Archive for INSEE

on anonymisation

Posted in Books, pictures, Statistics, University life with tags , , , , , , , , , , , on August 2, 2019 by xi'an

An article in the New York Times covering a recent publication in Nature Communications on the ability to identify 99.98% of Americans from almost any dataset with fifteen covariates. And mentioning the French approach of INSEE, more precisely CASD (a branch of GENES, as ENSAE and CREST to which I am affiliated), where my friend Antoine worked for a few years, and whose approach is to vet researchers who want access to non-anonymised data, by creating local working environments on the CASD machines  so that data does not leave the site. The approach is to provide the researcher with a dedicated interface, which “enables access remotely to a secure infrastructure where confidential data is safe from harm”. It further delivers reproducibility certificates for publications, a point apparently missed by the New York Times which advances the lack of reproducibility as a drawback of the method. It also mentions the possibility of doing cryptographic data analysis, again missing the finer details with a lame objection.

“Our paper shows how the likelihood of a specific individual to have been correctly re-identified can be estimated with high accuracy even when the anonymized dataset is heavily incomplete.”

The Nature paper is actually about the probability for an individual to be uniquely identified from the given dataset, which somewhat different from the NYT headlines. Using a copula for the distribution of the covariates. And assessing the model with a mean square error evaluation when what matters are false positives and false negatives. Note that the model need be trained for each new dataset, which reduces the appeal of the claim, especially when considering that individuals tagged as uniquely identified about 6% are not. The statistic of 99.98% posted in the NYT is actually a count on a specific dataset,  the 5% Public Use Microdata Sample files, and Massachusetts residents, and not a general statistic [which would not make much sense!, as I can easily imagine 15 useless covariates] or prediction from the authors’ model. And a wee bit anticlimactic.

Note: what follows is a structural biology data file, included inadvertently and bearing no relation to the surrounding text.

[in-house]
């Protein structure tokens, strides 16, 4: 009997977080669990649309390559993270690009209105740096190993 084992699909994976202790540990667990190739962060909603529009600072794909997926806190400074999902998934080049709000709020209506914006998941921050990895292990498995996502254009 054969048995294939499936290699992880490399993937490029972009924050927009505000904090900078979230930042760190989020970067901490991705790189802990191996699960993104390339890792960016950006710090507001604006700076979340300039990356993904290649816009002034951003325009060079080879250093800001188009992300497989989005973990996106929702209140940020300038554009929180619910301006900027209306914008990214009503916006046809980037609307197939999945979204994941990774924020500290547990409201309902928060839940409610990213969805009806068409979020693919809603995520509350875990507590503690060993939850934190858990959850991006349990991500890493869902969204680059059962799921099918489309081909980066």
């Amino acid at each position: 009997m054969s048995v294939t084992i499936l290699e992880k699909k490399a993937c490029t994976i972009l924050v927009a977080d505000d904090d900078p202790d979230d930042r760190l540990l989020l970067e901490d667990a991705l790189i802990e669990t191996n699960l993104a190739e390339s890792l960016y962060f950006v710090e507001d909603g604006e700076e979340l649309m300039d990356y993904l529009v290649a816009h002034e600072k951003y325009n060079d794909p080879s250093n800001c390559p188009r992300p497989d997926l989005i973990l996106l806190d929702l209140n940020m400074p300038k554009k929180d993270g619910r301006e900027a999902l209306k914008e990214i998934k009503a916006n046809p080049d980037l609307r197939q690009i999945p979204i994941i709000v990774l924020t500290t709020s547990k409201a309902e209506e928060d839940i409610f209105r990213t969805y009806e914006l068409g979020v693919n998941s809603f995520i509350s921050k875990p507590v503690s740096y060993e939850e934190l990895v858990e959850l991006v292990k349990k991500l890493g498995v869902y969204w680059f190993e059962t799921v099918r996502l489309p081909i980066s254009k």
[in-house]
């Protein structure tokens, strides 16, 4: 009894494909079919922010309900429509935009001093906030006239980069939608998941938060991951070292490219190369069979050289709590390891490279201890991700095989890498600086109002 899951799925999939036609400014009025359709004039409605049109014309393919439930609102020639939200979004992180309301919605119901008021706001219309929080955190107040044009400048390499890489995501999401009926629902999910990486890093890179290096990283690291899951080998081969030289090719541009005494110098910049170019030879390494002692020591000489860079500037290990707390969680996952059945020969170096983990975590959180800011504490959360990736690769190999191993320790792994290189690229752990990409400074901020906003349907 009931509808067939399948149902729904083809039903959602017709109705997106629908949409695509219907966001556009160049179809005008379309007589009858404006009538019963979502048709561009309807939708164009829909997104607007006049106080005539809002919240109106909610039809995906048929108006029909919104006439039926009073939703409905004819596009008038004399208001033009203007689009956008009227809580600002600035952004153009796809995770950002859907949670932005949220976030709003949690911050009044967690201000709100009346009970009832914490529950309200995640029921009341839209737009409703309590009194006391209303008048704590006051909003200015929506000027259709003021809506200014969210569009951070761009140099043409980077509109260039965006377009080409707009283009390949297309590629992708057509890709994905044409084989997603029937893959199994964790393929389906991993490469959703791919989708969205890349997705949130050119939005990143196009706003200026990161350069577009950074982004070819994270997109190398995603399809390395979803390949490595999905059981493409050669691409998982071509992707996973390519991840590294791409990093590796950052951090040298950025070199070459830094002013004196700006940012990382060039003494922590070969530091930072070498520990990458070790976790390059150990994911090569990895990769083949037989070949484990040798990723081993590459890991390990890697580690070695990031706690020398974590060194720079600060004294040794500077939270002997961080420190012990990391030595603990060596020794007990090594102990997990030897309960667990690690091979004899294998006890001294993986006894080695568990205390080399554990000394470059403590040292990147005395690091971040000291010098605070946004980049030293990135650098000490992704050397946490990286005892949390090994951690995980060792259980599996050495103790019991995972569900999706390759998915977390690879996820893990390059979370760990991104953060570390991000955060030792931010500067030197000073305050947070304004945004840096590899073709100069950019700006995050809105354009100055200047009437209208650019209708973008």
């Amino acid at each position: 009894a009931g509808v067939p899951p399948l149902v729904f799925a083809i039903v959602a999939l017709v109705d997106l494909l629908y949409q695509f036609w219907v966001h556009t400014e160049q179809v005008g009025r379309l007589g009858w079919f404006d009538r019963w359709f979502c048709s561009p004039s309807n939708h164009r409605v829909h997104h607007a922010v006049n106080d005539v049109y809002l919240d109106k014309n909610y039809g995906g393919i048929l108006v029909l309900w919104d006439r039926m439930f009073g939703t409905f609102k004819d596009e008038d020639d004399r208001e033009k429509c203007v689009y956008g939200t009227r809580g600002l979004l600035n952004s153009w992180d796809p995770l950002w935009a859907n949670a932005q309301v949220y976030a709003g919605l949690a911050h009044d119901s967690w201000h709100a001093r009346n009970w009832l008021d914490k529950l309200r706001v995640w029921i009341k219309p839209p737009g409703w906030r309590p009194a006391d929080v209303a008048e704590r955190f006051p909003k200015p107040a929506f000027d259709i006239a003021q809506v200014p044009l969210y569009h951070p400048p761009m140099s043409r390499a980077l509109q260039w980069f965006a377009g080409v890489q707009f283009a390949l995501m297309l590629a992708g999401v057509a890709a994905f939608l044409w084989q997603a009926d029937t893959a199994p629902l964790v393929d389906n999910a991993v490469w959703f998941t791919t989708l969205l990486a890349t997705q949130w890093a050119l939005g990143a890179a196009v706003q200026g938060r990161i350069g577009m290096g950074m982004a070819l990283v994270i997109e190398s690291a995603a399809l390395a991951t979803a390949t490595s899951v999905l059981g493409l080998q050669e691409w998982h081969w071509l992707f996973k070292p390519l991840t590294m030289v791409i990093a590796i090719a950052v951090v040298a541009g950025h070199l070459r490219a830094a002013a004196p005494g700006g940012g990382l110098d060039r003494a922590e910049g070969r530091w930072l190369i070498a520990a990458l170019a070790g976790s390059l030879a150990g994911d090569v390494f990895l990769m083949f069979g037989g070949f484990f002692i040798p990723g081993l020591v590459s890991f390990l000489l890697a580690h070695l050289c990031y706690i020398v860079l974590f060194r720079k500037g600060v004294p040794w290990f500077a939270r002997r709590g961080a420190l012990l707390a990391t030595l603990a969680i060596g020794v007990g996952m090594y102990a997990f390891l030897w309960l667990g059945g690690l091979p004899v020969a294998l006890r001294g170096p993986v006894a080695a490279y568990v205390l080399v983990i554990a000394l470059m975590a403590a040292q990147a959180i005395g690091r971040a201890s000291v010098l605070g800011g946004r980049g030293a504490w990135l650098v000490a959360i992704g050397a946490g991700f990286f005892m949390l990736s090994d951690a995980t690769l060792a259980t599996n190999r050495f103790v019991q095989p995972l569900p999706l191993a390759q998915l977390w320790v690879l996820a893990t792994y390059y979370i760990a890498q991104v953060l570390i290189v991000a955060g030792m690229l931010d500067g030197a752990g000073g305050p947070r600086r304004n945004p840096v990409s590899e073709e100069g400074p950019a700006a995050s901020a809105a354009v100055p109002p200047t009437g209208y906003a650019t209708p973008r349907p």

Les Rouquins

Posted in pictures, University life, Wines with tags , , , , , , , on October 20, 2017 by xi'an

end of a long era [1982-2017]

Posted in Books, pictures, Running, University life with tags , , , , , , , , , , , on May 23, 2017 by xi'an

This afternoon I went to CREST to empty my office there from books and a few papers (like the original manuscript version of Monte Carlo Statistical Methods). This is because the research centre, along with the ENSAE graduate school (my Alma mater), is moving to a new building on the Saclay plateau, next to École Polytechnique. As part of this ambitious migration of engineering schools from downtown Paris to a brand new campus there. Without getting sentimental about this move, it means leaving the INSEE building in Malakoff, on the outskirts of downtown Paris, which has been an enjoyable part of my student and then academic life from 1982 till now. And also leaving the INSEE Paris Club runners! (I am quite uncertain about being as active at the new location, if only because going there by bike is a bit more of a challenge. To be addressed anyway!) And I left behind my accumulation of conference badges (although I should try to recycle them for the incoming BNP 11 in Paris!).